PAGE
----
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Art History during social distancing

We aimed to still keep in touch during this unprecedented period of social distancing via our set of six Friday night lectures on Zoom which have now ended. This short season of art history talks given by Nick Nelson, Director of Arcadia Education, aimed to support the NHS with your £5 donations for each session. Having raised over 3,000 now, we are grateful to you for your generous donations.

To find out more about the weekly talks, please refer to the three listed events on the lower right-hand side of the homepage. I have uploaded audio clips for the past talks in case you missed them or wish to listen again.

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Audio Recording of Bellini’s St. Francis in the Frick Collection: Nick Nelson 17.4.20

Dear all,

Thank you so much to all of you who very kindly both donated and tuned in to hear the talk on Giovanni Bellini’s wonderful painting ‘St. Francis in the Desert’ from the Frick Collection in New York.

For a closer look, do click the link below to view the work from the Frick Collection in New York.

https://artsandculture.google.com/asset/st-francis-in-the-desert/egGQB5gOZujX4g

Talk 2 a week later will move to three celebrated Venetian Altarpieces of the High Renaissance by Bellini, Giorgione and Titian respectively.

Talk 2 (24.04)

Thank you so much for your hugely generous donations for the NHS!

The link, if still required, is:

https://uk.virginmoneygiving.com/ArcadiaTalks4NHS

If you would like to hear a ‘clean’ audio recording of my talk, then please listen here: 

With all good wishes, and stay safe,

Nick Nelson

Director of Arcadia Education

 

Pre-U Easter Revision Analytical Studies Day – Barnsley House 8.04.20

Please find details of a bespoke Pre-U Art History study day at Barnsley House, Easter 2020 here

Specialising in Pre-U Paper 1 (Analytical Studies) students will be tutored by an experienced Art History teacher and CIE Pre-U Paper 1 examiner in order to revise all 30 case studies across Painting, Sculpture and Architecture. Sessions will be divided between a cinema room with digital projection and a conference room for written tasks.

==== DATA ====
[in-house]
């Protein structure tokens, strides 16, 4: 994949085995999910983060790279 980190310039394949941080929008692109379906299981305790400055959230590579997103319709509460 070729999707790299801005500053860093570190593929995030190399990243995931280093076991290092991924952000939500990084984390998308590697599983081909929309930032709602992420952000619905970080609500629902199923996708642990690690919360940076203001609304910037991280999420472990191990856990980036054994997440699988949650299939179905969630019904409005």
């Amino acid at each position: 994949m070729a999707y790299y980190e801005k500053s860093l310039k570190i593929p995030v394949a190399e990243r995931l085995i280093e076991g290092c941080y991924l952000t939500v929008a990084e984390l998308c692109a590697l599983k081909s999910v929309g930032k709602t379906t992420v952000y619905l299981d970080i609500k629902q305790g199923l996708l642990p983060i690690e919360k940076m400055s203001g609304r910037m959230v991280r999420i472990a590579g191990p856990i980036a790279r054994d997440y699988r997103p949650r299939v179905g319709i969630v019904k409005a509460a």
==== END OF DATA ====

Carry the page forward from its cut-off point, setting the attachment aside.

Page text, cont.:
The Romantic Rebellion – A Study Day at Barnsley House

On 17th November 2019, we are running a compelling study day at Barnsley House on the Romantic Rebellion in the Arts.

The day will introduce you to such seminal figures as Goya, Delacroix and Géricault, not to mention the quintessentially English John Constable. To bring the movement to life, we will consider the cultural wave within the arts more broadly, in music, literature and philosophy also.

Please find all details of the study day by clicking on this link: The Romantic Rebellion

Look out for our new Barnsley House course for September!

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‘Painting Modern Life: The Impressionist Revolution’

15th September 2019 Day Course at Barnsley House, Glos. 

Inspired partly by the recent National Gallery exhibition ‘The Courtauld Impressionists: from Manet to Cézanne,’ this talk focusses on a generation of avant-garde artists who sought to capture modern Parisian life in the second half of the nineteenth century. Spurred on by the advent of the camera and the unique compositions of the Japanese print, Monet and his contemporaries embarked upon capturing ‘a slice of life.’ Following the French capital’s facelift during ‘Haussmannisation’ from 1853 to 1870, an anonymous group of painters, sculptors and engravers exhibited their small and seemingly inchoate canvases in the former studio of photographer Félix Nadar on the Boulevard des Capucines, Paris to a bemused public. The inaugural show of 1874 caused unanimous consternation, yet seven further exhibitions ensued as alternatives to the official annual Salon show in Le Louvre. Impressionist subjects concerned themes drawn from the immediacy of the modern world: city life, café life, middle-class leisure pursuits, the landscape, atmospheric effects of light and weather conditions. Charles Baudelaire had called for painters to depict ‘the heroism of modern life,’ and Manet, Degas and co. duly obliged. Given this new generation of painters eschewed academic conventions, they were subsequently derided by critics and lampooned by hack caricaturists alike; yet their legacy is immense. In fact, is there a school of art so ubiquitously reproduced in multi-media format, adorning the very gallery shops one is drawn to at the end of a blockbuster exhibition of their works? Well, this talk separates your Manets from your Monets and assesses the undisputed pulling power of forces of the past.